Saudi Arabia and Russia ended their oil price war on Sunday by finalising a deal to make the biggest oil production cuts in history, following pressure from US President Donald Trump to support an energy sector ravaged by the coronavirus pandemic.
Opec said it would cut 9.7m barrels a day in oil production in May and June, equivalent to almost 10 per cent of global supply, and continue with lower reductions until April 2022, in an effort to stabilise global crude markets.
The cuts would be more than twice those made by the cartel during the global financial crisis.
Opec officials added that the cuts could end up being much greater, at around a fifth of global supply. However, this would include declines forced on producers outside the cartel by the recent oil price collapse, like those in the battered US shale sector.
Mr Trump welcomed the announcement, saying it would protect US jobs, and congratulated Saudi Arabia and Russia.
Oil prices were volatile in reaction to the deal, with the price of Brent crude, the international benchmark, gaining as much as 8 per cent while West Texas Intermediate, the US benchmark, jumped as much as 8.7 per cent. However, prices swung back on Monday with Brent trading 0.76 lower at $31.24 and WTI up 0.44 per cent at $22.88 a barrel.
Traders doubted the cuts would reach the headline figures or compensate for a collapse in demand expected to be at least twice the size of the Opec supply reductions.
Big consumer countries that backed the deal, including the US, China, Japan, India and South Korea, are also understood to be preparing to buy oil to boost their reserves and tighten the market.
The agreement by the Opec+ group, an alliance between the cartel and other producers including Russia, was first brokered on Thursday. It was backed by the US and G20 on Friday but had threatened to unravel after Mexico sought an exemption.
But under US pressure, Saudi Arabia allowed Mexico to cut by a smaller margin than its Opec+ peers. That resulted in the overall curbs from the group amounting to slightly less than the 10m b/d initially pledged.
Saudi Arabia, the United Arab Emirates and Kuwait, the cartel’s big Gulf producers, will deepen their own cuts, adding to the total, said officials.
Opec plans to include the declines by non-Opec producers may not be enough to reassure traders that have tried to weigh the loss of up to 30 per cent of global demand as economies have shut down to slow the spread of coronavirus.
Analysts said that cuts of less than 7m b/d might be delivered because high baselines had been used to calculate the cuts. The higher 20m b/d figure, including production declines caused by lower prices, was also greeted with scepticism.
“There is a large amount of double counting, creative accounting and obfuscation in reaching this 20m b/d figure,” said Amrita Sen at Energy Aspects.
The deal marks a pivot for Mr Trump, a frequent critic of Opec, who pushed the cartel to make cuts to support oil prices. The US president has previously blamed Opec for raising fuel prices for the average American consumer.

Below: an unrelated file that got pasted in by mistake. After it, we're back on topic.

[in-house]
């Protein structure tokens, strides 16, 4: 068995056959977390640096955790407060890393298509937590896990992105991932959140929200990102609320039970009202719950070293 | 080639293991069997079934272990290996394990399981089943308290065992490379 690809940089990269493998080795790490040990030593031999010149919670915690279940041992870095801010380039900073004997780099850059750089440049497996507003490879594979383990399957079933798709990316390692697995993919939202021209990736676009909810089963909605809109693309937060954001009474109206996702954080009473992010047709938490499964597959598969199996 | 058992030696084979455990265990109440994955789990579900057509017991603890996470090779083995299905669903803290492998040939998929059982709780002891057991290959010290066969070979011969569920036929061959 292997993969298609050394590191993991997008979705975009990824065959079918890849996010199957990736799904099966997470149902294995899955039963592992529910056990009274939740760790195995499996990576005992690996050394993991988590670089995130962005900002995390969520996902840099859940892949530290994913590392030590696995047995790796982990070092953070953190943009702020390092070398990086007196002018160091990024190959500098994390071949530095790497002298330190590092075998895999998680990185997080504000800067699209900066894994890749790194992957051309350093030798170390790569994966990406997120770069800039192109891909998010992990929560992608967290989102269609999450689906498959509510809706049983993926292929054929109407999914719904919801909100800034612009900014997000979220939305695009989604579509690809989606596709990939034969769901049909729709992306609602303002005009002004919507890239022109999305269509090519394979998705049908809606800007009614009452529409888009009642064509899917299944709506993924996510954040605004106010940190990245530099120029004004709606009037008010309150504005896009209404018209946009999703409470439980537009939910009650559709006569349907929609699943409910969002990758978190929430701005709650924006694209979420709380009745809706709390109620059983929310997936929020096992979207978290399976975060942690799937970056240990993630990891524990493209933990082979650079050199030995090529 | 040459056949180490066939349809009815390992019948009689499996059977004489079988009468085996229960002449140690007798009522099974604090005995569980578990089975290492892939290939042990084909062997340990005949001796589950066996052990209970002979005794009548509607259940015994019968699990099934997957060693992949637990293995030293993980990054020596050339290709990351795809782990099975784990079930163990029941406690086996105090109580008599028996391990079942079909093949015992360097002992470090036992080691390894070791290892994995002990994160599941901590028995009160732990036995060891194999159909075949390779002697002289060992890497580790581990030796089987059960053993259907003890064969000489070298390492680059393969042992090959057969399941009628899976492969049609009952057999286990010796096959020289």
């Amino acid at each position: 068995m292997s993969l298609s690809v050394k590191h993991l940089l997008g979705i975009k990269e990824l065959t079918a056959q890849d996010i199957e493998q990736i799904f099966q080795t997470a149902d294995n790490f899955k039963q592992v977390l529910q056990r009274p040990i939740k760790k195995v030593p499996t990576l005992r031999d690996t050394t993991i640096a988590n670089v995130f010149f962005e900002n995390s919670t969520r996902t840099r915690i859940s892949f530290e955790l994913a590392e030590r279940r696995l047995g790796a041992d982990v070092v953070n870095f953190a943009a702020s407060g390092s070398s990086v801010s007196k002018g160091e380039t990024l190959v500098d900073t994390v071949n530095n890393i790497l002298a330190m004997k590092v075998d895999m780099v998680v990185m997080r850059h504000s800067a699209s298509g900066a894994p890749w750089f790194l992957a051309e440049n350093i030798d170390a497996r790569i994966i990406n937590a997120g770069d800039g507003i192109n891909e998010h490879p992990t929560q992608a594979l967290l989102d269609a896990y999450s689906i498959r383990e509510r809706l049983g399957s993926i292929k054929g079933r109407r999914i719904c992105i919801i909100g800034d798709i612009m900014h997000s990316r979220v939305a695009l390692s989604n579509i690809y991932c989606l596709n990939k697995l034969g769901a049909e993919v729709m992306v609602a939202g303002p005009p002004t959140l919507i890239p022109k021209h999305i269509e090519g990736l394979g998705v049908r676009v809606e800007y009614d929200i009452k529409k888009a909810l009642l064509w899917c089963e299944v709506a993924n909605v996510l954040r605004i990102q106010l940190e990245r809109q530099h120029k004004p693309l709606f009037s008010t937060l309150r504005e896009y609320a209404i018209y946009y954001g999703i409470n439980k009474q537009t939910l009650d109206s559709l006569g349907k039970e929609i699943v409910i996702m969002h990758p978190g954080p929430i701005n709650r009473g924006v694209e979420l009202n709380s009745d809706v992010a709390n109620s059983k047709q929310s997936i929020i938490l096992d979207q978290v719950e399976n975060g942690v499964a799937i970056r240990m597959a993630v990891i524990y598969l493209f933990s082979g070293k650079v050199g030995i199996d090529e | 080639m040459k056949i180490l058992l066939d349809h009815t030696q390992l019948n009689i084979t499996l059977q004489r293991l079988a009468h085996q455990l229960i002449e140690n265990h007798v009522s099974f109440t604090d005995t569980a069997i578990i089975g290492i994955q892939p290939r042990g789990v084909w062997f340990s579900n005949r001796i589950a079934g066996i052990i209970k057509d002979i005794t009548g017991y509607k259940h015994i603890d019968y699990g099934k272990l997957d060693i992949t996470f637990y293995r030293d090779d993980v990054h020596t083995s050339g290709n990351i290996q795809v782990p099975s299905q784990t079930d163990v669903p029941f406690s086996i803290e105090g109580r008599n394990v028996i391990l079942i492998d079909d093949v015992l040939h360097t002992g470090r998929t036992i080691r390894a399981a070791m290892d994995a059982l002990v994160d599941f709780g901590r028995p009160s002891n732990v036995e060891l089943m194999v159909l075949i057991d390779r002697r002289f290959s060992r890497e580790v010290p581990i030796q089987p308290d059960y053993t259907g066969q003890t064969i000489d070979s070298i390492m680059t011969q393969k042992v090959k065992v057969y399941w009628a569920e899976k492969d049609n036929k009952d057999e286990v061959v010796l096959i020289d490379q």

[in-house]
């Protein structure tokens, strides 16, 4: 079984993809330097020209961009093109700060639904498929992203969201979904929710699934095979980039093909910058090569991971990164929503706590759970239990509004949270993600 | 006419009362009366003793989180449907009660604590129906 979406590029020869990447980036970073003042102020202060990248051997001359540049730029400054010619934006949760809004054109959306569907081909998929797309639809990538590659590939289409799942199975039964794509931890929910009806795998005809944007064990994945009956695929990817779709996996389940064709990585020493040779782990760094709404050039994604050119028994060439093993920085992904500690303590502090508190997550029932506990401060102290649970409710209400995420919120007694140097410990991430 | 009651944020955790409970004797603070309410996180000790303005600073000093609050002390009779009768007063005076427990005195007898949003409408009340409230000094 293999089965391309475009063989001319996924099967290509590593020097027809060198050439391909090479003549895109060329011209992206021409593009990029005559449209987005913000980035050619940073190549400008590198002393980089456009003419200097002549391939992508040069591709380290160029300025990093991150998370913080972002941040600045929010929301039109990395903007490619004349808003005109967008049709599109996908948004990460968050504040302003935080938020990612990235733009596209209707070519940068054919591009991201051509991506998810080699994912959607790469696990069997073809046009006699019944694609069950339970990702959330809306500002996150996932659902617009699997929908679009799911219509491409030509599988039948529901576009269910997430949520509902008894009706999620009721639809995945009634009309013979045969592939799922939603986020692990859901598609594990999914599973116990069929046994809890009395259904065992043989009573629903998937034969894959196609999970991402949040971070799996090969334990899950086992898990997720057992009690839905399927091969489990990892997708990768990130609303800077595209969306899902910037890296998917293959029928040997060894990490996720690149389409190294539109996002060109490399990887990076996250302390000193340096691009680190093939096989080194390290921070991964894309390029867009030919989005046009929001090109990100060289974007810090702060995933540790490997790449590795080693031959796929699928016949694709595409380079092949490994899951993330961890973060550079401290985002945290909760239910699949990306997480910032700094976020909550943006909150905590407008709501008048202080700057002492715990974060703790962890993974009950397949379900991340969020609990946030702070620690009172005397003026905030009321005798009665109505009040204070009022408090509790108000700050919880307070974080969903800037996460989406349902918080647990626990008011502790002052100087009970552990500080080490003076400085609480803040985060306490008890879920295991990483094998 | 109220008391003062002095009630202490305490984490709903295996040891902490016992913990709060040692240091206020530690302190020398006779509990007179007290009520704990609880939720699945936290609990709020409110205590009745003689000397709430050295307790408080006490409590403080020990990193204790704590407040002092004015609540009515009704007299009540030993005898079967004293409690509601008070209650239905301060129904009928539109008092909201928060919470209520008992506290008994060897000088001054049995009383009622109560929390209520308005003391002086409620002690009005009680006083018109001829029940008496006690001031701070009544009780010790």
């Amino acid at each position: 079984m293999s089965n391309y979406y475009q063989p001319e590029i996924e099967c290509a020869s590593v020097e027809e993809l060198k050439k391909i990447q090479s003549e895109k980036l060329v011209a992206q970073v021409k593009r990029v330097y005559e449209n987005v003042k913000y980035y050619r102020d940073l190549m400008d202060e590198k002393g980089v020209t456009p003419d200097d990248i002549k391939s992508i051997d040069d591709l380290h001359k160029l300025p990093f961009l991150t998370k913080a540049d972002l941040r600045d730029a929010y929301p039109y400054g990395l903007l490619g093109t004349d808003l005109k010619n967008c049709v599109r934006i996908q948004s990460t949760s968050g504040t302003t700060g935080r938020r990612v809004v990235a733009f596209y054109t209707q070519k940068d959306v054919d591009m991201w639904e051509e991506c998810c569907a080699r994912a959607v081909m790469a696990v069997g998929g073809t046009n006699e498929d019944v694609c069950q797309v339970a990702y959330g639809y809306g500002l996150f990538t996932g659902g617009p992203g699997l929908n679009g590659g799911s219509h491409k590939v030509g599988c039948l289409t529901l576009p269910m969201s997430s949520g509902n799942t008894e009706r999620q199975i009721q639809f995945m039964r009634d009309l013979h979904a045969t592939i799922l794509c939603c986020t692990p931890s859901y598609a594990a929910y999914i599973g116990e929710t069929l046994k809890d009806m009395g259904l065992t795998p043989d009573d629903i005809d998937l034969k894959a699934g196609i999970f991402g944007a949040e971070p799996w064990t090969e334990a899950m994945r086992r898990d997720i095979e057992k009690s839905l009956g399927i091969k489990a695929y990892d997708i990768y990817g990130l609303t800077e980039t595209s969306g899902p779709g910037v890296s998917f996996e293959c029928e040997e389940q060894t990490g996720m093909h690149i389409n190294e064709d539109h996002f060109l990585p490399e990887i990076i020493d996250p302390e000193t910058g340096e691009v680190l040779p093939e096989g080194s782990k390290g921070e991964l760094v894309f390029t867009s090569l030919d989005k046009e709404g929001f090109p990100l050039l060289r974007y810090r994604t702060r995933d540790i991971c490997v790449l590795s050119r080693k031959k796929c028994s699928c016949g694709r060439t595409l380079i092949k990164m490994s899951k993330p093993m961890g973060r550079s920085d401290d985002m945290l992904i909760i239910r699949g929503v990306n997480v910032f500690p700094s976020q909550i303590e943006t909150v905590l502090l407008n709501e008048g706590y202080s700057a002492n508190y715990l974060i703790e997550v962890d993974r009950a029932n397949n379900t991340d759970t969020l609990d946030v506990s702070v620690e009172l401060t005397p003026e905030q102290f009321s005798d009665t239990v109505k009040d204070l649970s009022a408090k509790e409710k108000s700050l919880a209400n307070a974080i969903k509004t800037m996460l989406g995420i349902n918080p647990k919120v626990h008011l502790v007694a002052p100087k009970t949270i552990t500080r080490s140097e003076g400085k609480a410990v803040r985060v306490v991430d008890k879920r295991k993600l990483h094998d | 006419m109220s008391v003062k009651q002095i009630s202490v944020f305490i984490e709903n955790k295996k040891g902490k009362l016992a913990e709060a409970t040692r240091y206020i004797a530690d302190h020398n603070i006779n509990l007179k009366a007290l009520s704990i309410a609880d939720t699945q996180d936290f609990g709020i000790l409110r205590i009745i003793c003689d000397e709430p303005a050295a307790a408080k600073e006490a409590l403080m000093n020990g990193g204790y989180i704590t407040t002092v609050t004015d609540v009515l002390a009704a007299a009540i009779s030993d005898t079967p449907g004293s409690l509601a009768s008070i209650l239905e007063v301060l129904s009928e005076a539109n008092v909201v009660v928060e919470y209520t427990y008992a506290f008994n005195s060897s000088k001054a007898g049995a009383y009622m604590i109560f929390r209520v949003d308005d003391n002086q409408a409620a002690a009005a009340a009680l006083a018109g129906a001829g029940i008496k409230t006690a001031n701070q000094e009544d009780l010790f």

“The big Oil Deal with Opec Plus is done,” Mr Trump said on Twitter on Sunday. “This will save hundreds of thousands of energy jobs in the United States. I would like to thank and congratulate President Putin of Russia and King Salman of Saudi Arabia. I just spoke to them from the Oval Office. Great deal for all!”
Mr Trump had pressed Saudi Arabia’s Crown Prince Mohammed bin Salman and President Vladimir Putin of Russia over recent days to secure the deal — and even last week disclosed the size to be agreed. For Mr Putin, it has provided a likely boost to Russia’s economy and a new forum for ties to the US president.
“Under the watchful eye of Donald Trump, Saudi Arabia seemingly had to relax their position that everyone cuts by equal proportion,” said Helima Croft at RBC Capital Markets. “Trump essentially became the de facto Opec president.”
On Saturday, US senators from oil-producing states held heated calls with Saudi officials including Prince Abdulaziz bin Salman, the energy minister, and threatened to “re-evaluate” Washington’s relationship with the kingdom.
“Washington’s centrality to today’s deal closing may mark a de facto Opec+ expansion and a further step in a global shift towards managed markets,” said Kevin Book of Clearview Energy Partners.
G20 nations such as the US, Canada and Brazil supported the deal but were not required to make official commitments to cut.
But the countries will shed supply in any case, as weak oil prices force oil companies to reduce capital spending. US production could still fall by as much as a quarter, or 3m b/d, if the deal boosts oil prices to $35 a barrel, said Scott Sheffield, head of Pioneer Natural Resources, a large shale producer.
The Opec+ deal marks the latest in a series of efforts by governments and international institutions to support the global economy in the face of the Covid-19 crisis, which threatens to drive countries across the world into deep recession.
It is not yet clear whether the deal will be enough to support the oil market. Traders have said co-operation by producers removes the fear of a market in freefall but storage capacity could still become overwhelmed in the coming weeks, depending on how long lockdowns and other measures last.
Oil prices remain about half their price in January, but recovered from 18-year lows of about $20 after plans for deep cuts came to light two weeks ago.
Saudi Arabia is expected to raise its crude export prices on Monday after dramatically slashing them last month.
Additional reporting by Henry Foy in Moscow, Jude Webber in Mexico City and Daniel Shane in Hong Kong